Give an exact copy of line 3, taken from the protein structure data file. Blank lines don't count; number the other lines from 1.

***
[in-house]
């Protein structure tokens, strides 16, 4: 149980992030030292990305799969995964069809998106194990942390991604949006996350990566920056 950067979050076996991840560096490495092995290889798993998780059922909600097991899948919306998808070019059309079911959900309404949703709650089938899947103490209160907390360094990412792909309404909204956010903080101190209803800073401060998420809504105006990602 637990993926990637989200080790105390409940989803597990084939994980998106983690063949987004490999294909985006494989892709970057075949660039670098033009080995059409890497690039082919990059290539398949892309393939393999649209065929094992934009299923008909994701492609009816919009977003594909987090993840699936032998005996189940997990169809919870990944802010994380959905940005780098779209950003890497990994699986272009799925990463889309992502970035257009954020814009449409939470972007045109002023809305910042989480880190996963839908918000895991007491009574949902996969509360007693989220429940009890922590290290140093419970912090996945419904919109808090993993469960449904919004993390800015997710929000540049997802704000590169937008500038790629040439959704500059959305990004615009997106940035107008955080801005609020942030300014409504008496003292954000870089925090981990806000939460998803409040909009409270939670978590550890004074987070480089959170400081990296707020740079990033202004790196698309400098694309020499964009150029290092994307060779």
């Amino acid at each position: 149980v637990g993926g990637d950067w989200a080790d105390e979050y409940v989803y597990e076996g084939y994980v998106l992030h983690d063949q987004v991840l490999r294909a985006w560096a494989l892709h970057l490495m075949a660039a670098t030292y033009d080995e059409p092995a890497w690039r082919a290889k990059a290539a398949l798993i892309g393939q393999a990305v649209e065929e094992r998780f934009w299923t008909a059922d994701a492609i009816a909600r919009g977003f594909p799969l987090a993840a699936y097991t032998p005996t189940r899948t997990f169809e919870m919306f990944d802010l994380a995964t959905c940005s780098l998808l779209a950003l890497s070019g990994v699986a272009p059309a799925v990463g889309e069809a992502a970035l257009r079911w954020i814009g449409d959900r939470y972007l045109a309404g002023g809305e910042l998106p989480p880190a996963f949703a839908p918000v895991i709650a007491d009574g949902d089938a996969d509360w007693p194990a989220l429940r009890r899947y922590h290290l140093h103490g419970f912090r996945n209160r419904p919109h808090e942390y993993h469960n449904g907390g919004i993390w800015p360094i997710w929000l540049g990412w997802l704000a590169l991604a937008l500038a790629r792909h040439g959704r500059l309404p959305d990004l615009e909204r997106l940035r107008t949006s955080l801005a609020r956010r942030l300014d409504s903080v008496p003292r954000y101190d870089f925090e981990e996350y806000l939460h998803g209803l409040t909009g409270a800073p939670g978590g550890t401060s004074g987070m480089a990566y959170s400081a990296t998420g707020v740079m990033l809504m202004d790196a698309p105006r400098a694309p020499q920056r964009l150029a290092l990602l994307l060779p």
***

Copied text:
């Amino acid at each position: 149980v637990g993926g990637d950067w989200a080790d105390e979050y409940v989803y597990e076996g084939y994980v998106l992030h983690d063949q987004v991840l490999r294909a985006w560096a494989l892709h970057l490495m075949a660039a670098t030292y033009d080995e059409p092995a890497w690039r082919a290889k990059a290539a398949l798993i892309g393939q393999a990305v649209e065929e094992r998780f934009w299923t008909a059922d994701a492609i009816a909600r919009g977003f594909p799969l987090a993840a699936y097991t032998p005996t189940r899948t997990f169809e919870m919306f990944d802010l994380a995964t959905c940005s780098l998808l779209a950003l890497s070019g990994v699986a272009p059309a799925v990463g889309e069809a992502a970035l257009r079911w954020i814009g449409d959900r939470y972007l045109a309404g002023g809305e910042l998106p989480p880190a996963f949703a839908p918000v895991i709650a007491d009574g949902d089938a996969d509360w007693p194990a989220l429940r009890r899947y922590h290290l140093h103490g419970f912090r996945n209160r419904p919109h808090e942390y993993h469960n449904g907390g919004i993390w800015p360094i997710w929000l540049g990412w997802l704000a590169l991604a937008l500038a790629r792909h040439g959704r500059l309404p959305d990004l615009e909204r997106l940035r107008t949006s955080l801005a609020r956010r942030l300014d409504s903080v008496p003292r954000y101190d870089f925090e981990e996350y806000l939460h998803g209803l409040t909009g409270a800073p939670g978590g550890t401060s004074g987070m480089a990566y959170s400081a990296t998420g707020v740079m990033l809504m202004d790196a698309p105006r400098a694309p020499q920056r964009l150029a290092l990602l994307l060779p």